Hula

Hula

5.0 1
by Lisa Shea
     
 

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For two young girls in the early 1960s, the family backyard is both playground and prison. Steamy, verdant, cloistered - the yard's secret places tantalize the imagination, but also reveal disturbing glimpses of a war-haunted father and dreamy, distant mother. The younger sister narrates, introducing us to her older sister's ritual taunts, her mother's increasing… See more details below

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Overview

For two young girls in the early 1960s, the family backyard is both playground and prison. Steamy, verdant, cloistered - the yard's secret places tantalize the imagination, but also reveal disturbing glimpses of a war-haunted father and dreamy, distant mother. The younger sister narrates, introducing us to her older sister's ritual taunts, her mother's increasing withdrawal, her father's volatile temper. Told over the course of two hot summers, the story builds in power and portent as the girls' sexuality surfaces and the parents' marriage strains toward its end. Voyeuristic, at times surreal, Shea's lyrical first novel probes the dark corner where adolescent fantasies and terrors converge.

Editorial Reviews

New York Times Book Review
A strikingly gifted writer.
Boston Sunday Globe
Sensuous, harrowing and mesmerizing...from the beginning, she a establishes a tension that builds almost unbearably as the novel progress.
Elle
An example of that rarity, an authentic child's voice...haunting, poetic...
New Yorker
The tenacity of the narrator and the imaginative resources she brings to bear on day-to-day survival literally make you ache.
Francine Prose
Sophisticated and shockingly pure, artful and seemingly artless....I have never read anything quite like it.
Kaye Gibbons
What a finely tuned and frighteningly real version of an American childhood!
Publishers Weekly - Publisher's Weekly
In her remarkable first novel, Shea hauntingly evokes the spirits and sensations of childhood. The lives of two sisters at the crossroads between childhood and adolescence are described in lyrical, hypnotic prose. Set in the early 1960s, nearly all the action takes place in the backyard of the girls' suburban Virginia home, to them a surreal, adventurous place in which they act out their wishes, hopes and dreams, and try to cope--often ritualistically--with family dysfunction. Their father, whose mind has been ravaged by war, is given to drunken gunplay and sudden explosions of rage. Their mother is whimsical and distant; the marriage is disintegrating. The girls are forced back upon their inner resources and each other for a sense of security. Convincingly portraying the budding sexuality of early adolescence in sometimes shocking situations, Shea re-creates the numinous landscape of childhood in which animals and vegetation possess immanent intelligence and personality. The nameless terrors in their home life counterpoints the irrepressible optimism that is native to childhood and that, Shea implies, can see children safely through the grimmest of circumstances, such as the searing climax of this quiet, expertly told novel. (Jan.)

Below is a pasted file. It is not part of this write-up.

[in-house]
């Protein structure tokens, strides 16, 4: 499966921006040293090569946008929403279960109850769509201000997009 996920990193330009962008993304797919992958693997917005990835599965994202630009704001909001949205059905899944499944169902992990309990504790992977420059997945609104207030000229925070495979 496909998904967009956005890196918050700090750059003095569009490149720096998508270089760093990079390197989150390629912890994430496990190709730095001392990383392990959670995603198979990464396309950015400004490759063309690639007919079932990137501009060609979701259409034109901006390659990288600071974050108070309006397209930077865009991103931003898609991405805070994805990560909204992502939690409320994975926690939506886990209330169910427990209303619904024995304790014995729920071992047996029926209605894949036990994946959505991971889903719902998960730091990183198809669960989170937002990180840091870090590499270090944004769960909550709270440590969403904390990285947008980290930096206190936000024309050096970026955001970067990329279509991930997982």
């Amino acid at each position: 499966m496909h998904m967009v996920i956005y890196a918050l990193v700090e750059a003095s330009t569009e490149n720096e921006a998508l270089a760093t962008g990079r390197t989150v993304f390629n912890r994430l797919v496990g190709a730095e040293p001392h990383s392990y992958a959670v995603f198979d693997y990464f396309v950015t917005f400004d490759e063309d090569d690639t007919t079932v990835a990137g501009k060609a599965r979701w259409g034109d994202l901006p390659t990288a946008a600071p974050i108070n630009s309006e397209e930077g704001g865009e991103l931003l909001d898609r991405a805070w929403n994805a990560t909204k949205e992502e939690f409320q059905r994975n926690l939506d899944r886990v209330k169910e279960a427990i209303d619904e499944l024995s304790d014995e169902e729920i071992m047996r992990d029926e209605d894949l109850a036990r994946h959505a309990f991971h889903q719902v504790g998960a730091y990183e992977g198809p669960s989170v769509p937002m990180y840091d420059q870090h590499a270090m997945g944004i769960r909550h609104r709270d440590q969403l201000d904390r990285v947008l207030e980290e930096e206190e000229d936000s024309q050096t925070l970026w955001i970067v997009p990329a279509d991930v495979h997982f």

Library Journal
This tale of the conflict between two sisters in the early 1960s marks the fiction debut of a freelance journalist whose work has appeared in such wide-ranging publications as Esquire , the New York Times Book Review , and People.

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Product Details

ISBN-13:
9780385313834
Publisher:
Random House Publishing Group
Publication date:
02/24/1995
Pages:
155
Product dimensions:
4.98(w) x 7.55(h) x 0.41(d)

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